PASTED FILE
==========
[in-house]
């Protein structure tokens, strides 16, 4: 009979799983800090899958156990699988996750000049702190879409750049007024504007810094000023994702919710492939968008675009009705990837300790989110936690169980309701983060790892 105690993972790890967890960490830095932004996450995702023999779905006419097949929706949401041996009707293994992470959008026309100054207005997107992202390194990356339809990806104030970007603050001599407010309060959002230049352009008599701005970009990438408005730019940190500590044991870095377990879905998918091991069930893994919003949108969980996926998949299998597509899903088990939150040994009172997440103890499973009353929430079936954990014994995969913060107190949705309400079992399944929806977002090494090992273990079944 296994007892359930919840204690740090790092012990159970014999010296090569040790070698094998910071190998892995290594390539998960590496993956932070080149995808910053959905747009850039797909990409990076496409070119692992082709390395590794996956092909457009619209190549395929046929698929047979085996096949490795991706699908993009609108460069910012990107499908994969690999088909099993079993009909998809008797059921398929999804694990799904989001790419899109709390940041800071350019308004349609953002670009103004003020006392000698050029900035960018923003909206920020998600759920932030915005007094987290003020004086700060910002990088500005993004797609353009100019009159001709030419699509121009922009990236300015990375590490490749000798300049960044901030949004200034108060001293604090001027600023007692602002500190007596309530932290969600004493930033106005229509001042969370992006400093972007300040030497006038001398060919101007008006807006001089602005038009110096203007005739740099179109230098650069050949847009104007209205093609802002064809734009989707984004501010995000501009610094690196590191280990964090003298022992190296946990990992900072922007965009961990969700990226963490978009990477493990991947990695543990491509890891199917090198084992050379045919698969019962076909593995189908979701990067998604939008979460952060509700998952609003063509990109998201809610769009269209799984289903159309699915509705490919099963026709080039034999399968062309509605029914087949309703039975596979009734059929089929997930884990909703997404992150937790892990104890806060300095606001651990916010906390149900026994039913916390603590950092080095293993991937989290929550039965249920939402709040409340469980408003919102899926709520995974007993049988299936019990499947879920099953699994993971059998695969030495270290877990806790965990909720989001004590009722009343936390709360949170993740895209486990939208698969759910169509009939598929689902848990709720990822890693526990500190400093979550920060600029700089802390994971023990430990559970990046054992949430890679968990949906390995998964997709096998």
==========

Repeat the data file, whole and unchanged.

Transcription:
[in-house]
């Protein structure tokens, strides 16, 4: 009979799983800090899958156990699988996750000049702190879409750049007024504007810094000023994702919710492939968008675009009705990837300790989110936690169980309701983060790892 105690993972790890967890960490830095932004996450995702023999779905006419097949929706949401041996009707293994992470959008026309100054207005997107992202390194990356339809990806104030970007603050001599407010309060959002230049352009008599701005970009990438408005730019940190500590044991870095377990879905998918091991069930893994919003949108969980996926998949299998597509899903088990939150040994009172997440103890499973009353929430079936954990014994995969913060107190949705309400079992399944929806977002090494090992273990079944 296994007892359930919840204690740090790092012990159970014999010296090569040790070698094998910071190998892995290594390539998960590496993956932070080149995808910053959905747009850039797909990409990076496409070119692992082709390395590794996956092909457009619209190549395929046929698929047979085996096949490795991706699908993009609108460069910012990107499908994969690999088909099993079993009909998809008797059921398929999804694990799904989001790419899109709390940041800071350019308004349609953002670009103004003020006392000698050029900035960018923003909206920020998600759920932030915005007094987290003020004086700060910002990088500005993004797609353009100019009159001709030419699509121009922009990236300015990375590490490749000798300049960044901030949004200034108060001293604090001027600023007692602002500190007596309530932290969600004493930033106005229509001042969370992006400093972007300040030497006038001398060919101007008006807006001089602005038009110096203007005739740099179109230098650069050949847009104007209205093609802002064809734009989707984004501010995000501009610094690196590191280990964090003298022992190296946990990992900072922007965009961990969700990226963490978009990477493990991947990695543990491509890891199917090198084992050379045919698969019962076909593995189908979701990067998604939008979460952060509700998952609003063509990109998201809610769009269209799984289903159309699915509705490919099963026709080039034999399968062309509605029914087949309703039975596979009734059929089929997930884990909703997404992150937790892990104890806060300095606001651990916010906390149900026994039913916390603590950092080095293993991937989290929550039965249920939402709040409340469980408003919102899926709520995974007993049988299936019990499947879920099953699994993971059998695969030495270290877990806790965990909720989001004590009722009343936390709360949170993740895209486990939208698969759910169509009939598929689902848990709720990822890693526990500190400093979550920060600029700089802390994971023990430990559970990046054992949430890679968990949906390995998964997709096998």